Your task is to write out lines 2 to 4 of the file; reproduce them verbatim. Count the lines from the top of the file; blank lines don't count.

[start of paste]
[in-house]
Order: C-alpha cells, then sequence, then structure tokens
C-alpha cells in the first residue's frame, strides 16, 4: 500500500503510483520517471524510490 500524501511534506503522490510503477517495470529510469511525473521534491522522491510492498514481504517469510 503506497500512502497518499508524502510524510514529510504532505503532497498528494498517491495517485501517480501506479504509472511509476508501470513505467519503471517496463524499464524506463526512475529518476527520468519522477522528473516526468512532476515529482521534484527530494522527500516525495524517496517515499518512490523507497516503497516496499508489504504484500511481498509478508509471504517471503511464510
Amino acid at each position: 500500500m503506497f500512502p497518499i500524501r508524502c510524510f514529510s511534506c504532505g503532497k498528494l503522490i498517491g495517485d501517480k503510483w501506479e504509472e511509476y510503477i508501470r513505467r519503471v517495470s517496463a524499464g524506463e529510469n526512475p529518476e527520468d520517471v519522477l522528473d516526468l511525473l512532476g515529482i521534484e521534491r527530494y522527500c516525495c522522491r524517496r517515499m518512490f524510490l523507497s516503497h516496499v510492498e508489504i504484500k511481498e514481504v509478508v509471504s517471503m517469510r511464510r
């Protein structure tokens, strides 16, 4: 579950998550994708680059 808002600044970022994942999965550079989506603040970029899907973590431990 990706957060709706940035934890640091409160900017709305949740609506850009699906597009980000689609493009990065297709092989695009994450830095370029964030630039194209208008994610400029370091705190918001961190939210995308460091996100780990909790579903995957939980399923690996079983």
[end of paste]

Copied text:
Order: C-alpha cells, then sequence, then structure tokens
C-alpha cells in the first residue's frame, strides 16, 4: 500500500503510483520517471524510490 500524501511534506503522490510503477517495470529510469511525473521534491522522491510492498514481504517469510 503506497500512502497518499508524502510524510514529510504532505503532497498528494498517491495517485501517480501506479504509472511509476508501470513505467519503471517496463524499464524506463526512475529518476527520468519522477522528473516526468512532476515529482521534484527530494522527500516525495524517496517515499518512490523507497516503497516496499508489504504484500511481498509478508509471504517471503511464510
Amino acid at each position: 500500500m503506497f500512502p497518499i500524501r508524502c510524510f514529510s511534506c504532505g503532497k498528494l503522490i498517491g495517485d501517480k503510483w501506479e504509472e511509476y510503477i508501470r513505467r519503471v517495470s517496463a524499464g524506463e529510469n526512475p529518476e527520468d520517471v519522477l522528473d516526468l511525473l512532476g515529482i521534484e521534491r527530494y522527500c516525495c522522491r524517496r517515499m518512490f524510490l523507497s516503497h516496499v510492498e508489504i504484500k511481498e514481504v509478508v509471504s517471503m517469510r511464510r